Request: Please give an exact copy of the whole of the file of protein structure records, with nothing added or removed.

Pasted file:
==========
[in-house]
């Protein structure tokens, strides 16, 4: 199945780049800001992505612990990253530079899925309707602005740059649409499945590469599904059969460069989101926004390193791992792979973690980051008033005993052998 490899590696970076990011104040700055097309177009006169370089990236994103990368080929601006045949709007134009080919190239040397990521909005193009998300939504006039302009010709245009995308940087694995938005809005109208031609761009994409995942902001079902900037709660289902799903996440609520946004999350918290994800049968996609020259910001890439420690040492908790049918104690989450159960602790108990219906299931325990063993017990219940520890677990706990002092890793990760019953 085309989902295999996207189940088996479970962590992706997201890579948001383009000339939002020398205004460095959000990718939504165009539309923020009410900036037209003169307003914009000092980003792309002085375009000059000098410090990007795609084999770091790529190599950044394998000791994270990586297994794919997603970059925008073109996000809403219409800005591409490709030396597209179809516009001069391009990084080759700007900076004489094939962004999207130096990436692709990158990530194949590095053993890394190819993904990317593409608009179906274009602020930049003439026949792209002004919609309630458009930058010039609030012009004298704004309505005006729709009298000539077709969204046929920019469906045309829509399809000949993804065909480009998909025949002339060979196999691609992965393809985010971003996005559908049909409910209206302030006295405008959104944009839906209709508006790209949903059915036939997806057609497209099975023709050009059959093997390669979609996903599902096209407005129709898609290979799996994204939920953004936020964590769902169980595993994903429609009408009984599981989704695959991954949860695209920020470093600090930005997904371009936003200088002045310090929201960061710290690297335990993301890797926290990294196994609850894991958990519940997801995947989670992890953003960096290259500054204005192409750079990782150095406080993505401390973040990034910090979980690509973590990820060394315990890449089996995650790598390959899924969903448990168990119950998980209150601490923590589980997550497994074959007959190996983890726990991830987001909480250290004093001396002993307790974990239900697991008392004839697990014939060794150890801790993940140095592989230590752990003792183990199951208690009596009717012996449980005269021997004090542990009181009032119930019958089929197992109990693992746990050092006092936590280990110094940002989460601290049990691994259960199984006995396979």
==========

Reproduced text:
[in-house]
């Protein structure tokens, strides 16, 4: 199945780049800001992505612990990253530079899925309707602005740059649409499945590469599904059969460069989101926004390193791992792979973690980051008033005993052998 490899590696970076990011104040700055097309177009006169370089990236994103990368080929601006045949709007134009080919190239040397990521909005193009998300939504006039302009010709245009995308940087694995938005809005109208031609761009994409995942902001079902900037709660289902799903996440609520946004999350918290994800049968996609020259910001890439420690040492908790049918104690989450159960602790108990219906299931325990063993017990219940520890677990706990002092890793990760019953 085309989902295999996207189940088996479970962590992706997201890579948001383009000339939002020398205004460095959000990718939504165009539309923020009410900036037209003169307003914009000092980003792309002085375009000059000098410090990007795609084999770091790529190599950044394998000791994270990586297994794919997603970059925008073109996000809403219409800005591409490709030396597209179809516009001069391009990084080759700007900076004489094939962004999207130096990436692709990158990530194949590095053993890394190819993904990317593409608009179906274009602020930049003439026949792209002004919609309630458009930058010039609030012009004298704004309505005006729709009298000539077709969204046929920019469906045309829509399809000949993804065909480009998909025949002339060979196999691609992965393809985010971003996005559908049909409910209206302030006295405008959104944009839906209709508006790209949903059915036939997806057609497209099975023709050009059959093997390669979609996903599902096209407005129709898609290979799996994204939920953004936020964590769902169980595993994903429609009408009984599981989704695959991954949860695209920020470093600090930005997904371009936003200088002045310090929201960061710290690297335990993301890797926290990294196994609850894991958990519940997801995947989670992890953003960096290259500054204005192409750079990782150095406080993505401390973040990034910090979980690509973590990820060394315990890449089996995650790598390959899924969903448990168990119950998980209150601490923590589980997550497994074959007959190996983890726990991830987001909480250290004093001396002993307790974990239900697991008392004839697990014939060794150890801790993940140095592989230590752990003792183990199951208690009596009717012996449980005269021997004090542990009181009032119930019958089929197992109990693992746990050092006092936590280990110094940002989460601290049990691994259960199984006995396979």